Happy 55th B-day to “The Hick from French Lick”. Born in West Baden, Indiana on December 7th, 1956, Bird was a standout basketball player in high school and received a full scholarship to go play for Bob Knight the University of Indiana in 1974. However, after only 24 days on campus, Bird left Indiana and went back to French Lick. Bird was persuaded to give school another shot in 1976 by Bob King, the basketball coach at Indiana State University. The smaller campus would prove to be a much better personality fit for him. Indiana State had never appeared in the Division 1 NCAA tournament, but in his senior year, Bird led the Sycamores to a #1 rank in the tournament. Indiana State would eventually lose to the Magic Johnson led Michigan State Spartans in the 1979 NCAA Championship game. Despite the loss in the National Championship game, Bird would be selected as the USBWA, the Naismith and the John R. Wooden College Player of the Year awards.
After his senior year, Bird was drafted by the Boston Celtics with the 6th overall pick. Just like at Indiana State, his impact on the Celtics was immediate. The season before Bird’s arrival, the team finished 29-53. Led by the rookie Bird, the Celtics would finish the 79-’80 season 61-21. Bird played 13 seasons, all with the Celtics, in the NBA. He won 3 NBA Championships, 3 NBA MVP awards (consecutively from ’84-’86) and 9 All-NBA First Team awards. His career was cut short with chronic back issues in 1992, but not before winning a Gold Medal for Team USA in the ‘1992 Summer Olympics. His #33 Celtics jersey is one of twenty-one jerseys retired by the team. Bird was also selected to the NBA Hall of Fame in 1998.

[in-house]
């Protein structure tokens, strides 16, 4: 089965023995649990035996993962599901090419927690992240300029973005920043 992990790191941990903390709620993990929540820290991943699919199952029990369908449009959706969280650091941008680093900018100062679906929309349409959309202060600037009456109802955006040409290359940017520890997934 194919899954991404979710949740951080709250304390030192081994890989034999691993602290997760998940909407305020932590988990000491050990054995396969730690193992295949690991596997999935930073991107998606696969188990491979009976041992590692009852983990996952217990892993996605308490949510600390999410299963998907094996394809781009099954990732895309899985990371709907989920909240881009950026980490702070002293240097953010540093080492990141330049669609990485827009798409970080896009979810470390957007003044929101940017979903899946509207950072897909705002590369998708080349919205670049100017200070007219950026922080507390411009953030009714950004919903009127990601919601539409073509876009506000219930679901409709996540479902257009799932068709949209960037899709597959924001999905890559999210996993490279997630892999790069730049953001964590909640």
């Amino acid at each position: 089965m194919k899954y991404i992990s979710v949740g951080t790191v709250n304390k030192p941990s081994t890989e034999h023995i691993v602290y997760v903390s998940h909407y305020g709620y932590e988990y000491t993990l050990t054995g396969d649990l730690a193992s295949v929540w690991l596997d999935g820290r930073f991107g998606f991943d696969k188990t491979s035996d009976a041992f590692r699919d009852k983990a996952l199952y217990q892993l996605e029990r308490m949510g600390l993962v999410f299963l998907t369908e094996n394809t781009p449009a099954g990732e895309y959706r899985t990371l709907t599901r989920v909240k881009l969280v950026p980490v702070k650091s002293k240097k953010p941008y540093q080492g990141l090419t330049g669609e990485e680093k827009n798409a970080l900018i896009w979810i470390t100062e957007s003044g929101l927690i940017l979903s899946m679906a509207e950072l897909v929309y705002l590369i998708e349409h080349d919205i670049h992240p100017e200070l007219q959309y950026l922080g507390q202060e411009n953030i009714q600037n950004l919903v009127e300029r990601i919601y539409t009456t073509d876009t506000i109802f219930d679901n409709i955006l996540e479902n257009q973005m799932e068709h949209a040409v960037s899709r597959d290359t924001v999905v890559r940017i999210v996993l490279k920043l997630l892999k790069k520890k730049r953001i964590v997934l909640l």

After his retirement, Bird would accept the Head Coaching position with the Indiana Pacers and again his impact would be immediate. In his rookie coaching campaign, he would coach the Pacers to a 58-24 record (the best record in franchise history at the time) and would win the Coach of the Year award. After 3 seasons as the Head Coach, Bird resigned and made the transition to President of the Pacers, a position he still holds today.